By Leobert Julian A. de la Peña
What a sweet golden moment.
Facing adversity and doubts early in the season, the Golden State Warriors once again proved their championship mettle after eliminating the young and upcoming Boston Celtics in Game 6 of the NBA Finals, 103-90.
With the win, Golden State has now won four NBA titles in eight years since winning their first championship in 2015 when they outplayed LeBron James and the Cleveland Cavaliers in six games.
“Steph, you’re old!”
“Klay, you’re banged up!”
“Draymond, you can’t shoot!”
Golden State was bombarded with criticism from naysayers during the start of the hard-fought series. But now, guess what? Stephen Curry, Klay Thompson, and Draymond Green are now the NBA’s winningest trio in the history of the league after surpassing the legendary trio of Tim Duncan, Tony Parker, and Manu Ginobili of the San Antonio Spurs.
It wasn’t an easy road for the eventual champs as they lost home court advantage after losing Game 1 at home. The Warriors would win Game 2 but lose Game 3 in Boston to trail the series 1-2.
After defensive and spacing adjustments were made by the Warriors’ coaching staff, everything began to click and the team suddenly won three games in a row, with two of their games on the road in front of a hostile TD Garden.
The Celtics showed fight during the start of Game 6 and established a 12-2 lead courtesy of Jayson Tatum and Jaylen Brown’s aggressiveness in getting to the hole but Golden State was quick to respond with a momentum-clinching 11-0 run to end the opening quarter with a 27-22 lead.
Golden State stepped on the gas pedal as the second period started and silenced the once noisy TD Garden after scoring 21 points in a row before Brown sank a three-pointer that trimmed the Warriors’ lead to 12, 37-25.
Boston then went back to their edge in the paint and capitalized on their drives that helped them get back within eight points after a Tatum side-step layup.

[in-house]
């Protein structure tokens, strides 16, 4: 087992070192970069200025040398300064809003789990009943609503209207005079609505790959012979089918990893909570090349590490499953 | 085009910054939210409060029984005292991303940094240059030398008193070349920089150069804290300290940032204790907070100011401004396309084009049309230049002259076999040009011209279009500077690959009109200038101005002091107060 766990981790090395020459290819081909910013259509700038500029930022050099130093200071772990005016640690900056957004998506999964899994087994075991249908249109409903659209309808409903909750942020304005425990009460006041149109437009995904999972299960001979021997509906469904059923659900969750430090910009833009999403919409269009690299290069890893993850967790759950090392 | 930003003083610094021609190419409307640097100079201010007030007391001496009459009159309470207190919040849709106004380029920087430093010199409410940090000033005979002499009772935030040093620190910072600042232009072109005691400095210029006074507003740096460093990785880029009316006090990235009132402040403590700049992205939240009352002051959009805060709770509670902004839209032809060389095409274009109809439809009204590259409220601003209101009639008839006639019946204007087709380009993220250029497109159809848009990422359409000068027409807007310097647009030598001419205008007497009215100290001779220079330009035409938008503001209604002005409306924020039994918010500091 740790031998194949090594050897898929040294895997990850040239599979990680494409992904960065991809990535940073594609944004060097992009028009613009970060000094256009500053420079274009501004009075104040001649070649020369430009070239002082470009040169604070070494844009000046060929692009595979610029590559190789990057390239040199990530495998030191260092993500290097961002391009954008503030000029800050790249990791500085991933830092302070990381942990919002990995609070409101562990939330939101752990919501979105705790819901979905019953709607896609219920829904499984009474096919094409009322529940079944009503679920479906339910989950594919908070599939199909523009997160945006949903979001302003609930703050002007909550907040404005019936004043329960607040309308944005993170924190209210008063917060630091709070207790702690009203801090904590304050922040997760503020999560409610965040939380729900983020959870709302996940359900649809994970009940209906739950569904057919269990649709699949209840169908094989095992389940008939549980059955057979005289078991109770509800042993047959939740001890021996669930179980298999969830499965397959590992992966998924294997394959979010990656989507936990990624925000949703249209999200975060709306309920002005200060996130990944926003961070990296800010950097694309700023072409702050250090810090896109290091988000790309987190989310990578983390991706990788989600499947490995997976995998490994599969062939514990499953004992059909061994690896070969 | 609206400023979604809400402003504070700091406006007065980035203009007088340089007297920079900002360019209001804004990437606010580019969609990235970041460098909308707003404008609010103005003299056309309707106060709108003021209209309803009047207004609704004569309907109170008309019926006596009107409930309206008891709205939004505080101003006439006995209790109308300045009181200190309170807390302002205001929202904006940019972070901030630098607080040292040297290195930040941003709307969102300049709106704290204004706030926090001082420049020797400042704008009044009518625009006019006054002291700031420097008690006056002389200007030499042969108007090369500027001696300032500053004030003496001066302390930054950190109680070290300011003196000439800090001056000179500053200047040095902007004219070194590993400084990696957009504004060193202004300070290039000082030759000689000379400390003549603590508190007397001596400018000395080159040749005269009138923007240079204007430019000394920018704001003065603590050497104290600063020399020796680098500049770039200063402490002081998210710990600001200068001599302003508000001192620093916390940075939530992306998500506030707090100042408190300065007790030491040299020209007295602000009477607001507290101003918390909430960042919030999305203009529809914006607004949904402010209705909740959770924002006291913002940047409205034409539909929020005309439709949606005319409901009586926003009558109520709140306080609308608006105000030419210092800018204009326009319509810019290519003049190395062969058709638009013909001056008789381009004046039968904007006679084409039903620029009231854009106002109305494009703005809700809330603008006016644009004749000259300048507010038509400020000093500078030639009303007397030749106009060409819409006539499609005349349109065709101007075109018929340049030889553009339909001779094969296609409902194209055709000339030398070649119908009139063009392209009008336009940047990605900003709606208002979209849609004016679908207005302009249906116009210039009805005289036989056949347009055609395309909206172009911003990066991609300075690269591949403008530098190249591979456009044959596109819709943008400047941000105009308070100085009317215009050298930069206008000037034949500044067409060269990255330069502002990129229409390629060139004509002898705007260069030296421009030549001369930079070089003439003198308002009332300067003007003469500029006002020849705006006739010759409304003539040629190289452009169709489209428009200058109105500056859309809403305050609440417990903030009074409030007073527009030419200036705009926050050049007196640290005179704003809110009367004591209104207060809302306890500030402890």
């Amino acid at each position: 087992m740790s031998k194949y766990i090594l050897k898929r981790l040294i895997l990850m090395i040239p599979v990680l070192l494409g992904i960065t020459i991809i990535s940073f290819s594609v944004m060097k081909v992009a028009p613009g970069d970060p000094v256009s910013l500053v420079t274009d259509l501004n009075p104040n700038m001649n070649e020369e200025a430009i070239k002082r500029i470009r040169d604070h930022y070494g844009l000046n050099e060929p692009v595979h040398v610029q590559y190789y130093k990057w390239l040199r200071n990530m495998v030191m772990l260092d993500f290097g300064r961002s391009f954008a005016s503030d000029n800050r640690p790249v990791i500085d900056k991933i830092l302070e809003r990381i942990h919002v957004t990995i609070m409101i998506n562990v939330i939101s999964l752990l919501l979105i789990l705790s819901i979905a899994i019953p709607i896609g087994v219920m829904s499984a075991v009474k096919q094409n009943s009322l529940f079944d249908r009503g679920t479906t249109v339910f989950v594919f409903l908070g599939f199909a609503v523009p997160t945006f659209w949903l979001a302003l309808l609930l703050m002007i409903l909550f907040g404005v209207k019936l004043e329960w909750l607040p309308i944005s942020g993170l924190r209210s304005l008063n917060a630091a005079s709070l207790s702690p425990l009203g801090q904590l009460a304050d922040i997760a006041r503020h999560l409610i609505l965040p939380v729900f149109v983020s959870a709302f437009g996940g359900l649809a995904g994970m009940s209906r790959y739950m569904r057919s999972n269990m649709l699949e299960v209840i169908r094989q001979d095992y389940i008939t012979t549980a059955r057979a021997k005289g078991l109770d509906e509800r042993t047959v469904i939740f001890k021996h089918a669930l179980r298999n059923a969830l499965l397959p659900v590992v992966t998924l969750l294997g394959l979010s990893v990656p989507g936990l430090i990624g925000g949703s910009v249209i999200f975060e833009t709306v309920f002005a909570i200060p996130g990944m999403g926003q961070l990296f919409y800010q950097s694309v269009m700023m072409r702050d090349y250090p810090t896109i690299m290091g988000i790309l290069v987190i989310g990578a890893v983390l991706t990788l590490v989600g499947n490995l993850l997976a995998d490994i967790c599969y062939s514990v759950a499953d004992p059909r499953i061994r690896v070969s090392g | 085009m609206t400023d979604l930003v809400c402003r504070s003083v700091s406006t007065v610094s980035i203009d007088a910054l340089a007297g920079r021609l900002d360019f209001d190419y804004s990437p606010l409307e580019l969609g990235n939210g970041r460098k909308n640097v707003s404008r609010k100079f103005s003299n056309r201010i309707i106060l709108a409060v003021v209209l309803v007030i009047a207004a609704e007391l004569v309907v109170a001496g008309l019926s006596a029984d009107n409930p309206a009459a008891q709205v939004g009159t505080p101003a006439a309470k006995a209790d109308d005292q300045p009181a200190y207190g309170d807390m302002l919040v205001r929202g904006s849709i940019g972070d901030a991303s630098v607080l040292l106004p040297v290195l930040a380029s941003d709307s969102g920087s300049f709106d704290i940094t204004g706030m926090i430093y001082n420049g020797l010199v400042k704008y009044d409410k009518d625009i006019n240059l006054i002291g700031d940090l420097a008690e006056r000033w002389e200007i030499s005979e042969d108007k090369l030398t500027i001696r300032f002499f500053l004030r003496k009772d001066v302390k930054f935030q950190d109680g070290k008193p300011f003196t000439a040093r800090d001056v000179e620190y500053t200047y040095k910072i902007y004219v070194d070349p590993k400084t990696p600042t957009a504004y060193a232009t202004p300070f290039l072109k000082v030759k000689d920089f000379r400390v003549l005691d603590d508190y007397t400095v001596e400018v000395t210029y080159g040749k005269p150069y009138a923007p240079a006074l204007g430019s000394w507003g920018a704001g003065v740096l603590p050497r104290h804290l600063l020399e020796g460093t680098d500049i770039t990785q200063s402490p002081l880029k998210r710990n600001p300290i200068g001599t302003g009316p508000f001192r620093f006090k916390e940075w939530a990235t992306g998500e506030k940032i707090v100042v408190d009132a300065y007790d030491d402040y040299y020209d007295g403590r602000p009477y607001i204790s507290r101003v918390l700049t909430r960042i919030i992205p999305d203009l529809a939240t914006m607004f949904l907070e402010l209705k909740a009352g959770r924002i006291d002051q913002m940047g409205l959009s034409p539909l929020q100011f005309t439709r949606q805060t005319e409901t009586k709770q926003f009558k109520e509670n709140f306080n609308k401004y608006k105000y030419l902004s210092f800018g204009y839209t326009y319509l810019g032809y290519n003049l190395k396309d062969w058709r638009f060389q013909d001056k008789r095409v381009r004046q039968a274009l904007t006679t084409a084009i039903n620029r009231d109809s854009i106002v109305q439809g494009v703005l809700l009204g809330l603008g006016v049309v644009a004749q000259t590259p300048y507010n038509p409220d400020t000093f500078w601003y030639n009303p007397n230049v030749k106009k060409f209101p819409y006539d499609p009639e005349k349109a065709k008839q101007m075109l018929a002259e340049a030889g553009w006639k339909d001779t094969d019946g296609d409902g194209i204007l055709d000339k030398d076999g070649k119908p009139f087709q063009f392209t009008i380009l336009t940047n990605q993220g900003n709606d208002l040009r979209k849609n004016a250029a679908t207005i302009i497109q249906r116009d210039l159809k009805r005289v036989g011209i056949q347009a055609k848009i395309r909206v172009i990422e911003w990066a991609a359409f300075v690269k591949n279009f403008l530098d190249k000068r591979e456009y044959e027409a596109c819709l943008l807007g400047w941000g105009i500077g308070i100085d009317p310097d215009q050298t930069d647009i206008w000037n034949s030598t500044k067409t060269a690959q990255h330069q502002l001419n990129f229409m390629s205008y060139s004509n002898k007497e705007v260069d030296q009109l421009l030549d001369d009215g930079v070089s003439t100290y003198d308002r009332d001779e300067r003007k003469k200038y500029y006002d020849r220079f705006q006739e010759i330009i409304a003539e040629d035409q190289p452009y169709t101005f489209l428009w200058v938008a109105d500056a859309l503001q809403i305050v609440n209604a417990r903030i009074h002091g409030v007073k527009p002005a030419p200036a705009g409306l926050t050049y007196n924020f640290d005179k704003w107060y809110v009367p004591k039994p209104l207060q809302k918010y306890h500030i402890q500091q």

However, Curry turned into beast mode and launched a barrage of difficult off-the-curl three-pointers backstopped by Jordan Poole’s hot-shooting to build the Warriors’ lead back to double-digits and ended the half with a 54-39 lead.
It was another sensational Golden State start in the third quarter led by Curry’s hot-shooting who fired two three-pointers near mid-court that ballooned their lead to as much as 22 points midway in the third.
The Celtics put up a valiant effort to fight back and were led by the timely scoring of Al Horford who spearheaded a 16-4 closing run that cut Golden State’s lead to just 10, 76-66, heading into the final canto.
Boston managed to cut the lead to just 8 points, 86-78, with 5:35 remaining in the fourth quarter. But that would be as close as Boston would get as they found difficulty finding points in the half court.
Meanwhile, Curry continued to score well for Golden State. Instead of hoisting the long bomb, the crafty guard took it to the teeth of Boston’s defense and scored on his drives that pushed their lead back to 15, 96-81.
The Celtics never recovered in the last five minutes of the game after Tatum and Marcus Smart cost a lot of opportunities for them with their untimely turnovers.
Draymond Green was the unsung hero of Game 6 after putting on a vintage performance with 12 points, 12 rebounds, and eight assists.
Green’s clutch jump shot at the end of the third quarter became a momentum-changer for the game that negated Boston’s attempt to trim their lead to six points and was also a defensive menace at the start of the fourth, stripping the ball several times off Tatum and Smart every time they backed down in the paint.
Curry’s magnificent six-game run in the NBA finals earned him the 2022 Finals Most Valuable Player (MVP) award, putting a fitting ending to his historic season after surpassing Ray Allen as the league’s all-time leader in three-pointers made.